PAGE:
After Prime Minister Stephen Harper toured Haiti three years ago to observe how Canadian troops were doing in the wake of the 7.0 earthquake that further devastated the already struggling nation, he estimated that it would take a decade to rebuild. At that time he was praised for Canada’s quick response in aiding Haiti.
Yet, three years in, with a statement from International Cooperation Minister Julian Fantino in the Montreal newspaper La Presse, the Harper government has signaled that it will put a freeze on any new spending in Haiti.
That’s some kind of anniversary present to mark the January 12, 2010 earthquake that took the lives of an estimated 300,000, left another 300,000 injured, one million homeless and turned Port au Prince into a heap of rubble.
Some Haitian officials expressed surprise at the news, although Fantino has said that he delivered the decision to the Haitian government in late November while on his very first tour of Canadian-funded projects in the country.
The federal government is on a mission to rein in its deficit and that means cuts in most, if not all, areas of spending. Already there have been significant cuts in public service staffing and cuts are coming in transfer payments to the provinces, meaning the pattern of what is to come is already being laid out.
So, in this context, budget decisions would be made that would also affect foreign aid spending through the Canadian International Development Agency (CIDA).
Next to the United States, the Canadian government provides Haiti with the most funding. Aid through CIDA in 2011 was $31.5 million. Reports are that one billion dollars in aid have come from Canada since the 2010 earthquake.
But Fantino did not refer to a deficit budget to explain the decision to freeze further aid. He put the decision in the context of what he determined was ‘slow progress’ in rebuilding Haiti.
In the media interview Fantino expressed “expectations that there be much more progress” adding: “We’re kind of disappointed that things are so slow and we’re concerned about that.”
Part of the problem as we see it is that the pace of progress in Haiti cannot be measured by Canadian standards. The government signed on in good faith to continue to aid this troubled nation, but that progress has to be understood as it applies to Haiti and not to Canada.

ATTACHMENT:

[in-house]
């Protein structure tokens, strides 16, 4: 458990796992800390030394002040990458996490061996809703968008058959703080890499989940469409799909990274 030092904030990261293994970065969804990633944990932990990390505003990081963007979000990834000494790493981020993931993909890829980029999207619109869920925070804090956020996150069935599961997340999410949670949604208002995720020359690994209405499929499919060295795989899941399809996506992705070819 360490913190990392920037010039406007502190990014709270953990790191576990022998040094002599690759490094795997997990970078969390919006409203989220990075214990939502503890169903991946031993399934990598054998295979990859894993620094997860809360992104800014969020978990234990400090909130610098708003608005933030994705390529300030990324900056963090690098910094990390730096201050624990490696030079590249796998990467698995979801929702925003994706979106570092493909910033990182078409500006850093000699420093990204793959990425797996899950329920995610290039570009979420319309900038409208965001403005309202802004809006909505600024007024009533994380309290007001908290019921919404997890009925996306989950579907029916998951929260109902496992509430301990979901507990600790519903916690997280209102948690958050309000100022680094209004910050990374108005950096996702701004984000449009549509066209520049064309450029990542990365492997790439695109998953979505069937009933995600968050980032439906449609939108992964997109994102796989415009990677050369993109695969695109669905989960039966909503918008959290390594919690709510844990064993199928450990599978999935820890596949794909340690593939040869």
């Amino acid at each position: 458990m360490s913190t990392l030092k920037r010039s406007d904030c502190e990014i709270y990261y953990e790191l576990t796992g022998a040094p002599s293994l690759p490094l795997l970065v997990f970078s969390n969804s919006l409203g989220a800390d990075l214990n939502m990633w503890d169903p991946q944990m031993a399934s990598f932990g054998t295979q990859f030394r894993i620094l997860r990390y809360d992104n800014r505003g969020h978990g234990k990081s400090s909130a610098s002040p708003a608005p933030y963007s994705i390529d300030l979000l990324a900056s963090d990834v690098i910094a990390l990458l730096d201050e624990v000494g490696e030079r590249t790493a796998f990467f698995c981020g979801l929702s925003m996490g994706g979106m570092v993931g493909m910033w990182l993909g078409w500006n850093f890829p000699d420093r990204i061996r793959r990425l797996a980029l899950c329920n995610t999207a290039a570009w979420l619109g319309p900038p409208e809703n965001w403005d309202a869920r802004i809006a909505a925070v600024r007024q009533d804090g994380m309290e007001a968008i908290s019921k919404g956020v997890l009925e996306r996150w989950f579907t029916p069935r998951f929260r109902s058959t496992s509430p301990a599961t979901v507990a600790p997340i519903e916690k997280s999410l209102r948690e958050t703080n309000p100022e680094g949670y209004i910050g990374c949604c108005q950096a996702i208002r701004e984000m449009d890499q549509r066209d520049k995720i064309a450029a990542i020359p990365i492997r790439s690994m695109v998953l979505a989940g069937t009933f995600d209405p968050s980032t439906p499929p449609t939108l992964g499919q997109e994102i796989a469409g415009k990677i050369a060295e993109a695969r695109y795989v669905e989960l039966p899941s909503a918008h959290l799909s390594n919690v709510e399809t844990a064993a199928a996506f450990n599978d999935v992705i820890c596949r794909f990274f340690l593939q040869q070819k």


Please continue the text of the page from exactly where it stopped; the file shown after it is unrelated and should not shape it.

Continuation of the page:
True, in a state that is facing crisis after crisis such as Haiti, change cannot come soon enough, but that is not the historical reality. So, we are concerned for the people of Haiti because there is no question that theirs’ is a special case.
Furthermore, it is offensive to many that in announcing the decision to freeze spending Fantino would also make comparisons to the Dominican Republic, which shares the island of Hispaniola with Haiti. The two nations share the same land mass but not an identical history, so to make comparisons on their present day condition is ill-advised, to say the least.
Continuing to make his case for the aid freeze, Fantino also expressed concern about rampant corruption and how that interferes with the dissemination of CIDA aid funds. He also said Haiti needs to take more responsibility for its affairs.
He did, however, have praise for some programs receiving CIDA funds such as a feeding program for school children and one focusing on healthcare for mothers and babies, which will continue to receive funding.
Where we can agree with Fantino is in recognizing the need for the Haitian government and the people of Haiti to be autonomous in the nation’s policy decisions and programs.
What the country requires is up to them to determine. That such power is routinely usurped is part of their ongoing complaint and certainly another factor that interferes with the frustrated attempt to lift up the country.
One more thing: Fantino’s terseness is unhelpful. As a high level minister, his comment about the amount of garbage he encountered on his tour suggests that he needs a complete lesson on the history of Haiti and how it came to be the region’s most troubled nation to date.